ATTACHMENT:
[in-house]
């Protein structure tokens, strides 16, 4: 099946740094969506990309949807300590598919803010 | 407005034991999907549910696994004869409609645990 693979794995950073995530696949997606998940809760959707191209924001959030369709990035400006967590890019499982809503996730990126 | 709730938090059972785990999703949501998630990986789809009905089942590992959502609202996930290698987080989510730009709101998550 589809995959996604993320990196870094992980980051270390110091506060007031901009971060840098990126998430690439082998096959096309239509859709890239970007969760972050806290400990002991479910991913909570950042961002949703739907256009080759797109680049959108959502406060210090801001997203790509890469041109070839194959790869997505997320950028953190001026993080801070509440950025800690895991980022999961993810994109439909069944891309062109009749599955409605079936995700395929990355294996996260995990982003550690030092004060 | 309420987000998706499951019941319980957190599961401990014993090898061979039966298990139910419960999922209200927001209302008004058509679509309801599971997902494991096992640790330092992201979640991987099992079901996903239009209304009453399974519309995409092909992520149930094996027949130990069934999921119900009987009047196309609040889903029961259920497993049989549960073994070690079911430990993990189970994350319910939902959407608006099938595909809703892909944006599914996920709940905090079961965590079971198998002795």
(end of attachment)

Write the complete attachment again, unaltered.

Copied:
[in-house]
């Protein structure tokens, strides 16, 4: 099946740094969506990309949807300590598919803010 | 407005034991999907549910696994004869409609645990 693979794995950073995530696949997606998940809760959707191209924001959030369709990035400006967590890019499982809503996730990126 | 709730938090059972785990999703949501998630990986789809009905089942590992959502609202996930290698987080989510730009709101998550 589809995959996604993320990196870094992980980051270390110091506060007031901009971060840098990126998430690439082998096959096309239509859709890239970007969760972050806290400990002991479910991913909570950042961002949703739907256009080759797109680049959108959502406060210090801001997203790509890469041109070839194959790869997505997320950028953190001026993080801070509440950025800690895991980022999961993810994109439909069944891309062109009749599955409605079936995700395929990355294996996260995990982003550690030092004060 | 309420987000998706499951019941319980957190599961401990014993090898061979039966298990139910419960999922209200927001209302008004058509679509309801599971997902494991096992640790330092992201979640991987099992079901996903239009209304009453399974519309995409092909992520149930094996027949130990069934999921119900009987009047196309609040889903029961259920497993049989549960073994070690079911430990993990189970994350319910939902959407608006099938595909809703892909944006599914996920709940905090079961965590079971198998002795």